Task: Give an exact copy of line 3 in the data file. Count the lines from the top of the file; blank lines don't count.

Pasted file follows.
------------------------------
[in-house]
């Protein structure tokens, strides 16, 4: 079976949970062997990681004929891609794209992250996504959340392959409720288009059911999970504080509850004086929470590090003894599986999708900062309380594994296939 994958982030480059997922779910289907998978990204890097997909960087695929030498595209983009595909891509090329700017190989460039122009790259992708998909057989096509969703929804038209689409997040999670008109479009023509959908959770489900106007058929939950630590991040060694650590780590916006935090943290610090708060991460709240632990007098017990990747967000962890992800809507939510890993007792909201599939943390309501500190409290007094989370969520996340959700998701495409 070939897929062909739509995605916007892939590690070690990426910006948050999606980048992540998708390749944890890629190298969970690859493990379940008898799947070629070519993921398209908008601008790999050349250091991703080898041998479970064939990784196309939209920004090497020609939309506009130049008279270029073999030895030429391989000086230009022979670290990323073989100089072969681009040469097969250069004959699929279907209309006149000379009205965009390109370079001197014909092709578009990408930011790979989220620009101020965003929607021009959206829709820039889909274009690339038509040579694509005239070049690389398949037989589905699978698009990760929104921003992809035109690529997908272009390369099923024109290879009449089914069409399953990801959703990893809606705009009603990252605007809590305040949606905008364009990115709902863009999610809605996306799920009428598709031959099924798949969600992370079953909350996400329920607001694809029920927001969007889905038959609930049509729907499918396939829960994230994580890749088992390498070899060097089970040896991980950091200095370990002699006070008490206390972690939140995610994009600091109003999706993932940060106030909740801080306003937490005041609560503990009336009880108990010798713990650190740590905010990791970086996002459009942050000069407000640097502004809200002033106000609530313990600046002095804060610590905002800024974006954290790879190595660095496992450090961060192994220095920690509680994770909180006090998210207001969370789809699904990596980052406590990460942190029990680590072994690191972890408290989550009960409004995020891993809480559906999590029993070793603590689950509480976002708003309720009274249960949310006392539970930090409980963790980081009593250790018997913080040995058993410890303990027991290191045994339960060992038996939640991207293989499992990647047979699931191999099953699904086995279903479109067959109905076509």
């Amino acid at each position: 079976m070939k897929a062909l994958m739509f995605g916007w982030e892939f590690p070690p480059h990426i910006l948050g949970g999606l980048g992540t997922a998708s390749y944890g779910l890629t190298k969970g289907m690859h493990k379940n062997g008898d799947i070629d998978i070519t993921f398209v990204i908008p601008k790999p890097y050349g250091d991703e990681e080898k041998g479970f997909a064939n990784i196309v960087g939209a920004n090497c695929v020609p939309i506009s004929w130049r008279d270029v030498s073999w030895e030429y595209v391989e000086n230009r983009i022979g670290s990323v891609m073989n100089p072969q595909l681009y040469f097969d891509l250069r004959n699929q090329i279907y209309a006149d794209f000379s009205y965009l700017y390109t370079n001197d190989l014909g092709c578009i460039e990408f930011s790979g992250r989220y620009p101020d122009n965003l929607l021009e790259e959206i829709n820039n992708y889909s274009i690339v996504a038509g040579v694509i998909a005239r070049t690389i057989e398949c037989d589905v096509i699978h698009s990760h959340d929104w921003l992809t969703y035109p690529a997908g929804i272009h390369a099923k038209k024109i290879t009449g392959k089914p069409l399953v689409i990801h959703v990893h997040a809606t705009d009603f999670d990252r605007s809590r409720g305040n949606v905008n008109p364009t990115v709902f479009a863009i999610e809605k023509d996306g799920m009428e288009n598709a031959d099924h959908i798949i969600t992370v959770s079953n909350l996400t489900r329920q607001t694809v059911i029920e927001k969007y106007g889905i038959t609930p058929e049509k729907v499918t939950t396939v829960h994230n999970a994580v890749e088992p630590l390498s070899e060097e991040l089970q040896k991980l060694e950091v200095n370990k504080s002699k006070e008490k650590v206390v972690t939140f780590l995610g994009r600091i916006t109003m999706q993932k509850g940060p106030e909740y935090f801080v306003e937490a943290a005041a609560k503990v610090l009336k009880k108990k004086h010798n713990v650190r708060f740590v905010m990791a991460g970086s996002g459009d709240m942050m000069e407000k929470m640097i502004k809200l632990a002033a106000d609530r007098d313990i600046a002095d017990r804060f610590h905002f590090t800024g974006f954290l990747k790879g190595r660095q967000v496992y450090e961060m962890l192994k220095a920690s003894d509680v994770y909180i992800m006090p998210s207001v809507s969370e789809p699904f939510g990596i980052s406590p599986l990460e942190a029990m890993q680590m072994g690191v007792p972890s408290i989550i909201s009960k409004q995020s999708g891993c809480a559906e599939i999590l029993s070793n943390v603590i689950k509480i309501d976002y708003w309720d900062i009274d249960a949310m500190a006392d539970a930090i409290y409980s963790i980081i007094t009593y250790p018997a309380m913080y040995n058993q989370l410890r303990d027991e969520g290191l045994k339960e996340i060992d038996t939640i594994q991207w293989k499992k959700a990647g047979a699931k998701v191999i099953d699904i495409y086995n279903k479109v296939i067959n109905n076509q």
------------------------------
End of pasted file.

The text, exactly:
């Amino acid at each position: 079976m070939k897929a062909l994958m739509f995605g916007w982030e892939f590690p070690p480059h990426i910006l948050g949970g999606l980048g992540t997922a998708s390749y944890g779910l890629t190298k969970g289907m690859h493990k379940n062997g008898d799947i070629d998978i070519t993921f398209v990204i908008p601008k790999p890097y050349g250091d991703e990681e080898k041998g479970f997909a064939n990784i196309v960087g939209a920004n090497c695929v020609p939309i506009s004929w130049r008279d270029v030498s073999w030895e030429y595209v391989e000086n230009r983009i022979g670290s990323v891609m073989n100089p072969q595909l681009y040469f097969d891509l250069r004959n699929q090329i279907y209309a006149d794209f000379s009205y965009l700017y390109t370079n001197d190989l014909g092709c578009i460039e990408f930011s790979g992250r989220y620009p101020d122009n965003l929607l021009e790259e959206i829709n820039n992708y889909s274009i690339v996504a038509g040579v694509i998909a005239r070049t690389i057989e398949c037989d589905v096509i699978h698009s990760h959340d929104w921003l992809t969703y035109p690529a997908g929804i272009h390369a099923k038209k024109i290879t009449g392959k089914p069409l399953v689409i990801h959703v990893h997040a809606t705009d009603f999670d990252r605007s809590r409720g305040n949606v905008n008109p364009t990115v709902f479009a863009i999610e809605k023509d996306g799920m009428e288009n598709a031959d099924h959908i798949i969600t992370v959770s079953n909350l996400t489900r329920q607001t694809v059911i029920e927001k969007y106007g889905i038959t609930p058929e049509k729907v499918t939950t396939v829960h994230n999970a994580v890749e088992p630590l390498s070899e060097e991040l089970q040896k991980l060694e950091v200095n370990k504080s002699k006070e008490k650590v206390v972690t939140f780590l995610g994009r600091i916006t109003m999706q993932k509850g940060p106030e909740y935090f801080v306003e937490a943290a005041a609560k503990v610090l009336k009880k108990k004086h010798n713990v650190r708060f740590v905010m990791a991460g970086s996002g459009d709240m942050m000069e407000k929470m640097i502004k809200l632990a002033a106000d609530r007098d313990i600046a002095d017990r804060f610590h905002f590090t800024g974006f954290l990747k790879g190595r660095q967000v496992y450090e961060m962890l192994k220095a920690s003894d509680v994770y909180i992800m006090p998210s207001v809507s969370e789809p699904f939510g990596i980052s406590p599986l990460e942190a029990m890993q680590m072994g690191v007792p972890s408290i989550i909201s009960k409004q995020s999708g891993c809480a559906e599939i999590l029993s070793n943390v603590i689950k509480i309501d976002y708003w309720d900062i009274d249960a949310m500190a006392d539970a930090i409290y409980s963790i980081i007094t009593y250790p018997a309380m913080y040995n058993q989370l410890r303990d027991e969520g290191l045994k339960e996340i060992d038996t939640i594994q991207w293989k499992k959700a990647g047979a699931k998701v191999i099953d699904i495409y086995n279903k479109v296939i067959n109905n076509q």